The two would later patch up the beef on Twitter… sort of? It was weird, though few have remembered M.I.A.’s petty comments.
Azealia Banks vs. Iggy Azalea
Pointlessness Rating: 6/10
There are parts of this feud that are absolutely not pointless, like Banks calling out “Igloo Australia’s” racial ignorance after she made a name appropriating black culture. There are also parts of it that are eye-rollingly dumb, like Banks beefing with Iggy mentor T.I. over counting money and XXL Freshman Class covers. It balances out to a solid six in my book. BuzzFeed has the full chronicle of deleted tweets, if you’re interested in the pettier parts. Real stuff below.
Courtney Love vs. Kathleen Hanna
Pointlessness Rating: WTF/10
Even Kathleen Hanna doesn’t get why Courtney Love punched her in the face while she was standing at the side of the stage during Sonic Youth’s performance at the first stop of Lollapalooza 1995. The Bikini Kill leader theorized about the incident to the Daily Beast in 2013:
“You’d really have to ask her what that was about. I was just standing there. I didn’t do anything, say anything, or even look at her. I have no idea if she was jealous of me, of my band, or because I was in a band with Tobi, who dated Kurt before her and they had stayed in contact … I have no idea. She used to be good friends with our bass player, and I thought our bands had camaraderie, even though we never hung out. I was unpleasantly surprised when we weren’t able to be comrades. It’s a rough world out there for female musicians. People always told me she was super-difficult, and I didn’t believe them because that’s what people say about all women. And then she assaulted me and that was really sad. I was a fan and I stuck up for her when people said shit about her, so I was like, “Wow, why is this happening to me?” It was really depressing and I wish it didn’t happen. It’s not fun to be punched in the face, and it was really hard for me that it became a joke heard ’round the indie rock world, because I didn’t do anything to deserve it.”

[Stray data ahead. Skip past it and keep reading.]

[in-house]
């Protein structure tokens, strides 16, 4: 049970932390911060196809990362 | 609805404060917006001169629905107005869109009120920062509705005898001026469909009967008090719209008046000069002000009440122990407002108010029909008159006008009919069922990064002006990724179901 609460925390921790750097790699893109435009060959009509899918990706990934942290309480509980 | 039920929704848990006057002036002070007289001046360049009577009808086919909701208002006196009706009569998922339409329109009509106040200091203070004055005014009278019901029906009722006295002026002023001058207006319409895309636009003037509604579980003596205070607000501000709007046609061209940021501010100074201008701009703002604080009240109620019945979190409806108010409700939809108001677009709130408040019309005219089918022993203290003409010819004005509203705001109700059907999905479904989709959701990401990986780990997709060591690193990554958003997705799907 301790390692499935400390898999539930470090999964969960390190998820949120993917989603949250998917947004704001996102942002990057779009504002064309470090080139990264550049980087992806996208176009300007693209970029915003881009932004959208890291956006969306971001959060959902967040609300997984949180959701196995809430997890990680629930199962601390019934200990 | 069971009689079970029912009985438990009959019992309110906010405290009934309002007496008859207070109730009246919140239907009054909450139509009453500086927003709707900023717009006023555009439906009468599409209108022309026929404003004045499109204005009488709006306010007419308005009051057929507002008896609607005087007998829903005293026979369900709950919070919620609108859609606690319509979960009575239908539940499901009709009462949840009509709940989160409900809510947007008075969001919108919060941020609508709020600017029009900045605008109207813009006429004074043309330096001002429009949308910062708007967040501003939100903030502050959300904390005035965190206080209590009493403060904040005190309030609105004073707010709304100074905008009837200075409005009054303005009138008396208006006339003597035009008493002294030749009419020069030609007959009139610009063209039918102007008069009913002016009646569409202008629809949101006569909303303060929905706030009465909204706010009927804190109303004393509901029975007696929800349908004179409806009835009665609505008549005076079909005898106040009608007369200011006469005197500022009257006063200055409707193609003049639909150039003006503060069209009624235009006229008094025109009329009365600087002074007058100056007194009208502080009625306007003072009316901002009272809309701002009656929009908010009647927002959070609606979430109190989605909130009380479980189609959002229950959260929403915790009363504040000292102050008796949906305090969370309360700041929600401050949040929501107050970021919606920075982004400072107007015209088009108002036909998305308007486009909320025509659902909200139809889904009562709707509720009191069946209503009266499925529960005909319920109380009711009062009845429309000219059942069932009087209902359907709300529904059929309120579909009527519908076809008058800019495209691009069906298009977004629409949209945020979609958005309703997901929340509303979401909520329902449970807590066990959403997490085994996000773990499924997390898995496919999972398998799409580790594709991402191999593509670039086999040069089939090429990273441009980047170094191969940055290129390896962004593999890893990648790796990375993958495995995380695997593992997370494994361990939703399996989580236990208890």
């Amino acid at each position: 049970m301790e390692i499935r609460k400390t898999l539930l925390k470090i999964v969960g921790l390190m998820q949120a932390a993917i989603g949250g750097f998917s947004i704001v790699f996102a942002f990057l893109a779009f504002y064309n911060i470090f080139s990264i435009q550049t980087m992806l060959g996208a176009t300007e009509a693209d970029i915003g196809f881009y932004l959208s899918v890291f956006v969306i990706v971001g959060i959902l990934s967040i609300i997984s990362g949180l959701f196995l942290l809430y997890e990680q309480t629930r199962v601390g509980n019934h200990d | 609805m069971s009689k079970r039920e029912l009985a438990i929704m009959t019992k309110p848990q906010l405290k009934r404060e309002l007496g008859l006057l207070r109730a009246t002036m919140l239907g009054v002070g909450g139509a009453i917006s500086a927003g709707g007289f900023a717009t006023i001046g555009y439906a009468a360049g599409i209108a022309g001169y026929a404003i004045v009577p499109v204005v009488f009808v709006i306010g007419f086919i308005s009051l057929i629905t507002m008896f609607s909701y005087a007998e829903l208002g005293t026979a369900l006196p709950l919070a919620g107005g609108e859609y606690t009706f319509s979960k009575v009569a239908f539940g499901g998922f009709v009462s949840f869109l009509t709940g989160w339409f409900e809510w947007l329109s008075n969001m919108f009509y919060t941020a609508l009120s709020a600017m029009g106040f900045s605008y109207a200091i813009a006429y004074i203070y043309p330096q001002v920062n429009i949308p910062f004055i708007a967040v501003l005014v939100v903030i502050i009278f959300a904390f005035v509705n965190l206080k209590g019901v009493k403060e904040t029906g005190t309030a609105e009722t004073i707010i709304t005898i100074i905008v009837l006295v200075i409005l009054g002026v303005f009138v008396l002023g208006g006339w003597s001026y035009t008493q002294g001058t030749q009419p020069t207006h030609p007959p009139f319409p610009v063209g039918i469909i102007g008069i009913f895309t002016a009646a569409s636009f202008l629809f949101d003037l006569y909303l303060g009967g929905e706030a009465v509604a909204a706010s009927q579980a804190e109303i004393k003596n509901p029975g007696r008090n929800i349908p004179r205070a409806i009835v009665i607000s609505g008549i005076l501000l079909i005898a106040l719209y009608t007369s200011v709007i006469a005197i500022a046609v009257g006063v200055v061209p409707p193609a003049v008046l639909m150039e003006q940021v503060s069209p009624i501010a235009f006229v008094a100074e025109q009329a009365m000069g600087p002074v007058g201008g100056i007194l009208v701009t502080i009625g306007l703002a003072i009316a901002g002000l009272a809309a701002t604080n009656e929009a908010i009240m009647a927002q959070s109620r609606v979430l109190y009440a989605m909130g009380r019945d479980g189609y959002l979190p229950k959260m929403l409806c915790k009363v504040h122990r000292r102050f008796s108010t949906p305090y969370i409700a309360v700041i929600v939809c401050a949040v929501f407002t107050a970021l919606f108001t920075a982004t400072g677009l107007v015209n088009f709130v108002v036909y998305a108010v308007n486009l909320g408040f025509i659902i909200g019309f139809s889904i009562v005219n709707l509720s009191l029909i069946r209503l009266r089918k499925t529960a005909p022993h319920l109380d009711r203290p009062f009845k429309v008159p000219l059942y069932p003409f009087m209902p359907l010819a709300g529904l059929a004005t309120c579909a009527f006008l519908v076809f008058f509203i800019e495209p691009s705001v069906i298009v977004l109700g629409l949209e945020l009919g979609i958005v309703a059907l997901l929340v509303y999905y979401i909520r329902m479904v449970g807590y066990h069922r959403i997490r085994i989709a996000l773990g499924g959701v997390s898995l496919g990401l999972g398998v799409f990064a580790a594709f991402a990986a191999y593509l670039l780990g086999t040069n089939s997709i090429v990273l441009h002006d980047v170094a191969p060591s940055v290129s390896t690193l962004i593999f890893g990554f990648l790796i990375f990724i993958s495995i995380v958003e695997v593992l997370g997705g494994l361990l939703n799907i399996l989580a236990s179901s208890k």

Love’s defense: Hanna “endlessly stalked” Cobain. “I still don’t like her,” Love told SPIN in 2005.
Lil Kim vs. Nicki Minaj
Pointlessness Rating: 7/10
Admittedly, some of the blame for this feud needs to be attributed to the male-centric hip-hop industry, which functions under the belief that the marketplace only has space for one big “female rapper” (DEATH TO THIS TERM). Kim and Nicki were not always enemies, though. Kim guests on “Wanna Minaj,” a song off Nicki’s 2008 mixtape Sucka Free. But since then, the two New York rappers have feuded publicly; by that I mean that most of the feuding has been on Lil Kim’s part, as Minaj has become more and more successful. She’s released multiple Nicki diss tracks (see below), not to mention trashed Nicki in the press over the years. Meanwhile, Minaj’s all-time classic verse on Kanye West’s “Monster” is thought to be inspired by Kim (“Let me get this straight/ Wait, I’m the rookie/ But my features and my shows ten times your pay?”). Some people say the fight is over; T.I. says it’s complicated, but that dude should probably stay out of this stuff, y’know?